Andrei Slavuck

Apr 062013
 

Ambassador H.E. Andrei Slavuckyj

(also Ambassador to Sudan, Ethiopia and Somali)

 

 

The territory of Crimea was conquered and controlled many times throughout its history. The Cimmerians, Greeks, Scythians, Goths, Huns, Bulgars, Khazars, the state of Kievan Rus’, Byzantine Greeks, Kipchaks, Ottoman Turks, Golden Horde Tatars and the Mongols all controlled Crimea in its earlier history. In the 13th century, it was partly controlled by the Venetians and by the Genovese; they were followed by the Crimean Khanate and the Ottoman Empire in the 15th to 18th centuries, the Russian Empire in the 18th to 20th centuries, Germany during World War II and the Russian Soviet Federative Socialist Republic and later the Ukrainian Soviet Socialist Republic, within the Soviet Union during the rest of the 20th century.

Crimea is now an autonomous parliamentary republic, within Ukraine, which is governed by the Constitution of Crimea in accordance with the laws of Ukraine. The capital and administrative seat of the republic’s government is the city of Simferopol, located in the center of the peninsula. Crimea’s area is 26,200 square kilometres (10,100 sq mi) and its population was 1,973,185 as of 2007. Crimean Tatars, an ethnic minority who in 2001 made up 12.1% of the population, formed in Crimea in the late Middle Ages, after the Crimean Khanate had come into existence. The Crimean Tatars were forcibly expelled to Central Asia by Joseph Stalin’s government. After the fall of the Soviet Union, Crimean Tatars began to return to the region. According to the 2001 Ukrainian population census 58.5% of the population of Crimea were ethnic Russians and 24.4% were ethnic Ukrainians.[From Wikipedia]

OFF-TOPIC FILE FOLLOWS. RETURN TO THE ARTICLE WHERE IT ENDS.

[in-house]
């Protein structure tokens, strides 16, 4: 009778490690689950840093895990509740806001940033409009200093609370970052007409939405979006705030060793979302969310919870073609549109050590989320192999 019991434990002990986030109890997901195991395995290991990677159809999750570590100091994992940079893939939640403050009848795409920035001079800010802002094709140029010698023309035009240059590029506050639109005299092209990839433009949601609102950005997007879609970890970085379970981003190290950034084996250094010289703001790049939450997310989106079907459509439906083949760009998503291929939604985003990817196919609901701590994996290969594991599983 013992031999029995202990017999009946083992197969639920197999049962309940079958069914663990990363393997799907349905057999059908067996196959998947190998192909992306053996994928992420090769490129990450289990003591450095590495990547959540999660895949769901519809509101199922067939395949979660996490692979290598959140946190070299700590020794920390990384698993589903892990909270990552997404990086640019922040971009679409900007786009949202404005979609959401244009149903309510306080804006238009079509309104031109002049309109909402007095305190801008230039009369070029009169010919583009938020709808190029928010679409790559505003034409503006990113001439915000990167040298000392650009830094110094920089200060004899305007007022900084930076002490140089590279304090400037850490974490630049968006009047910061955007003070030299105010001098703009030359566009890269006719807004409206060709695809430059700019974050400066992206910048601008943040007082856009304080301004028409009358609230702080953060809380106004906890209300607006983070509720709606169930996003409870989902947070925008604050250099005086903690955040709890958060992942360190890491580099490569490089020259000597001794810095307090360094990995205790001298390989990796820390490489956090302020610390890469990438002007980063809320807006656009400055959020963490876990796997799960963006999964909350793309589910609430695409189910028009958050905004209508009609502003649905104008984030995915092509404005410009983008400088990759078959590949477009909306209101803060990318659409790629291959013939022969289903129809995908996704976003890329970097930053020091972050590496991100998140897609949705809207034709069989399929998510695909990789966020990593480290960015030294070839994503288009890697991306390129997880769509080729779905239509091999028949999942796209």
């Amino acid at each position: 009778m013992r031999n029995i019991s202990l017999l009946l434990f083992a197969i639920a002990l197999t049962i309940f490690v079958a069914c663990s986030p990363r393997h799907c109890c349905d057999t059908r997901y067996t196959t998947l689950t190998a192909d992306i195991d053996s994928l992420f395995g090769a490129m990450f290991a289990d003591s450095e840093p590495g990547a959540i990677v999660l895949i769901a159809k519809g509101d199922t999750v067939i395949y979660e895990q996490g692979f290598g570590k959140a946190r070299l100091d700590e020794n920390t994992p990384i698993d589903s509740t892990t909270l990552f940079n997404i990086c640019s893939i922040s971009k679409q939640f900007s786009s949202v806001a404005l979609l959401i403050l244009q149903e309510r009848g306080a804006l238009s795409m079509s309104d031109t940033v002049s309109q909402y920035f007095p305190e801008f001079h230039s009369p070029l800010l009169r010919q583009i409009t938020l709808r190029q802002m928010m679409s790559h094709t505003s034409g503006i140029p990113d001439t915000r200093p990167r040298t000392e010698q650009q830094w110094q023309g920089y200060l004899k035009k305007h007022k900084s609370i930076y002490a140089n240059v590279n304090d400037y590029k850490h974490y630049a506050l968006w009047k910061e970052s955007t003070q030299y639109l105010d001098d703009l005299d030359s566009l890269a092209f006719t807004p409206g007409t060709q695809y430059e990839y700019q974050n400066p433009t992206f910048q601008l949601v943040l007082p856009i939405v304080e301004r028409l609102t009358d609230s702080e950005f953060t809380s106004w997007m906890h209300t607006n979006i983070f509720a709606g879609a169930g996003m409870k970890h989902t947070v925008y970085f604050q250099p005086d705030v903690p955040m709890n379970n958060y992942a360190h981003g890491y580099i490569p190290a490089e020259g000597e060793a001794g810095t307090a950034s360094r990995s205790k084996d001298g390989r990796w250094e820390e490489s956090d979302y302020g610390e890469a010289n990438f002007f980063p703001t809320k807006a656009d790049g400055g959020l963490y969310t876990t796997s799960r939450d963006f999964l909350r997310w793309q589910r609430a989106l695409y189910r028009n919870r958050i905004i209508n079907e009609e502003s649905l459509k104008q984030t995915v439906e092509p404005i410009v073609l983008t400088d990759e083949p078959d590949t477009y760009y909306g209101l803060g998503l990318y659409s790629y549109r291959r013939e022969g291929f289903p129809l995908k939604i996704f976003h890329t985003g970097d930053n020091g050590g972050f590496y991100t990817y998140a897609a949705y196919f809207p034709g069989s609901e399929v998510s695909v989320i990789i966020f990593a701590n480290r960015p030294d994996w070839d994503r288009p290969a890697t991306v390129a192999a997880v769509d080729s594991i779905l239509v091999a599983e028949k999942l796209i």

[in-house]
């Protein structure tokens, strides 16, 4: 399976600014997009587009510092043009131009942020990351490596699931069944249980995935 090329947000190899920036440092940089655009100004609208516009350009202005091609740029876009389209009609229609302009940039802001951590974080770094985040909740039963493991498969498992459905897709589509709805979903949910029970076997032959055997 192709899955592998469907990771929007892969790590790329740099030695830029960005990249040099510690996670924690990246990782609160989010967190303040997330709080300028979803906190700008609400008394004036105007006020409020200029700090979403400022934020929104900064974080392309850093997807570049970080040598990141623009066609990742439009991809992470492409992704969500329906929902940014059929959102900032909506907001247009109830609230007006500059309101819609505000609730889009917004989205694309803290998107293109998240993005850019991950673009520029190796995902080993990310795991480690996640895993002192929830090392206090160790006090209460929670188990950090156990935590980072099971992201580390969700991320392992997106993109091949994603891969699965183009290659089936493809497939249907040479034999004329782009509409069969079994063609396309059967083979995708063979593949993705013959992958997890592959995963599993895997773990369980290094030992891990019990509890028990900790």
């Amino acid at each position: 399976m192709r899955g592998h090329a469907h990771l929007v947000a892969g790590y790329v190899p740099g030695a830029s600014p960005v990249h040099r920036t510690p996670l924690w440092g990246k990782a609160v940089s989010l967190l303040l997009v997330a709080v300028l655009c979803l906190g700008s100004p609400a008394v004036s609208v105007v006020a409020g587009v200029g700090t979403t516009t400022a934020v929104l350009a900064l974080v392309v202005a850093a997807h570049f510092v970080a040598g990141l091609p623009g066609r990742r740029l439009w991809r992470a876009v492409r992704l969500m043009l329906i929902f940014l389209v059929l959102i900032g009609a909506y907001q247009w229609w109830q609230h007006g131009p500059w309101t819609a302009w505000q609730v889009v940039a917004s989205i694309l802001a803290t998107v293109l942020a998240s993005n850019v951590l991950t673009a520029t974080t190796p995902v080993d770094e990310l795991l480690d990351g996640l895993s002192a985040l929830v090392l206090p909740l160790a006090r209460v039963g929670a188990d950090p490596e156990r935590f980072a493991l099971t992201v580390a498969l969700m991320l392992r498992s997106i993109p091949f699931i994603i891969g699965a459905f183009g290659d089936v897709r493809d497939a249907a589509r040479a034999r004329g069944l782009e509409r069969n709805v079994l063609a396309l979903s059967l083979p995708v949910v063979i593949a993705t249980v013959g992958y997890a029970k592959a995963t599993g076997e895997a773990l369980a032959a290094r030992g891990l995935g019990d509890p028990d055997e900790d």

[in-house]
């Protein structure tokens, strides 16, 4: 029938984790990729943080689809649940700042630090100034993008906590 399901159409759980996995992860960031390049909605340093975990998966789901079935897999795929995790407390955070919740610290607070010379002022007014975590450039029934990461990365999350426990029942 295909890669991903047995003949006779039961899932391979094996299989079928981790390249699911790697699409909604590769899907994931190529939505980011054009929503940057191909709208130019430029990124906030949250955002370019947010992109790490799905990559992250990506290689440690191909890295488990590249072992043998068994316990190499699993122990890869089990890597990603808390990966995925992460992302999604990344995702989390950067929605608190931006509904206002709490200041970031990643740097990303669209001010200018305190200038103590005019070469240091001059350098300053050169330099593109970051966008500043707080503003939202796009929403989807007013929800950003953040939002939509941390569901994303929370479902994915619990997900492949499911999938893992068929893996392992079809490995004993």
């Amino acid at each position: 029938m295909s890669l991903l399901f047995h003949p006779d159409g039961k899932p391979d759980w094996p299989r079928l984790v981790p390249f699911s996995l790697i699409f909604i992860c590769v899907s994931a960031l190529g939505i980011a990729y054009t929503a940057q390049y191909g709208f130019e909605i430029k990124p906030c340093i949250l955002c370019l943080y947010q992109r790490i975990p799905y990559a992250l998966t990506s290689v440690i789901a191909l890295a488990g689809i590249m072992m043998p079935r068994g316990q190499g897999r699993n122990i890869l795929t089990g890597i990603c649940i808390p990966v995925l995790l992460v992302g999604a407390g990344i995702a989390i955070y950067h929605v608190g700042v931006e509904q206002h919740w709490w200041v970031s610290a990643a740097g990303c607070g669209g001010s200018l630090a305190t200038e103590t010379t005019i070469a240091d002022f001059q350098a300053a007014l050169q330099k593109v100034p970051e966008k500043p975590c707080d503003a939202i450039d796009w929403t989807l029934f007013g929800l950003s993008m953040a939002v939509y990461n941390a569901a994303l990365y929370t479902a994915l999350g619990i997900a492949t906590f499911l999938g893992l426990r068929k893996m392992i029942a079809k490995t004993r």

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It is worth mentioning that there are districts in the cities of the world, named after Crimea (and, according to Uzhupis law, having invisible connections and spirit of it). Such is picturesque Crimea in Torino, Italy, on the other bank of the Po river, with a monument for the heroes of the Crimean war(October 1853 – February 1856). – added by Minister of Foreign Affairs

 

 

Apr 062013
 

Ambassador H.E. Andrei Slavuckij

Embassy exists since 2004, temporarily opened in Geneva. All citizens of Uzhupis are vividly discouraged from the visits to Somalia for the moment. As for both Sudans, please, take additional information about security situation in certain areas. Most of the Ethiopia is accessible for naturally curious Uzhupis folk.